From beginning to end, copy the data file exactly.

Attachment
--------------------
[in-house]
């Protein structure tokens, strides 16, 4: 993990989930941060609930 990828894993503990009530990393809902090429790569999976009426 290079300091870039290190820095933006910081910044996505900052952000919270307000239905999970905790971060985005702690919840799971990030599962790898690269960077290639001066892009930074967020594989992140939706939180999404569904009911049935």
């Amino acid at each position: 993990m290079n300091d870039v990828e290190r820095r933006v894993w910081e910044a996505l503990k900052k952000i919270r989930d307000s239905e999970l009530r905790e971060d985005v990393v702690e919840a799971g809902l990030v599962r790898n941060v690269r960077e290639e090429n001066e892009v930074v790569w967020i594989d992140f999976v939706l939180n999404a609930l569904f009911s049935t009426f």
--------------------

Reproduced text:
[in-house]
């Protein structure tokens, strides 16, 4: 993990989930941060609930 990828894993503990009530990393809902090429790569999976009426 290079300091870039290190820095933006910081910044996505900052952000919270307000239905999970905790971060985005702690919840799971990030599962790898690269960077290639001066892009930074967020594989992140939706939180999404569904009911049935």
């Amino acid at each position: 993990m290079n300091d870039v990828e290190r820095r933006v894993w910081e910044a996505l503990k900052k952000i919270r989930d307000s239905e999970l009530r905790e971060d985005v990393v702690e919840a799971g809902l990030v599962r790898n941060v690269r960077e290639e090429n001066e892009v930074v790569w967020i594989d992140f999976v939706l939180n999404a609930l569904f009911s049935t009426f």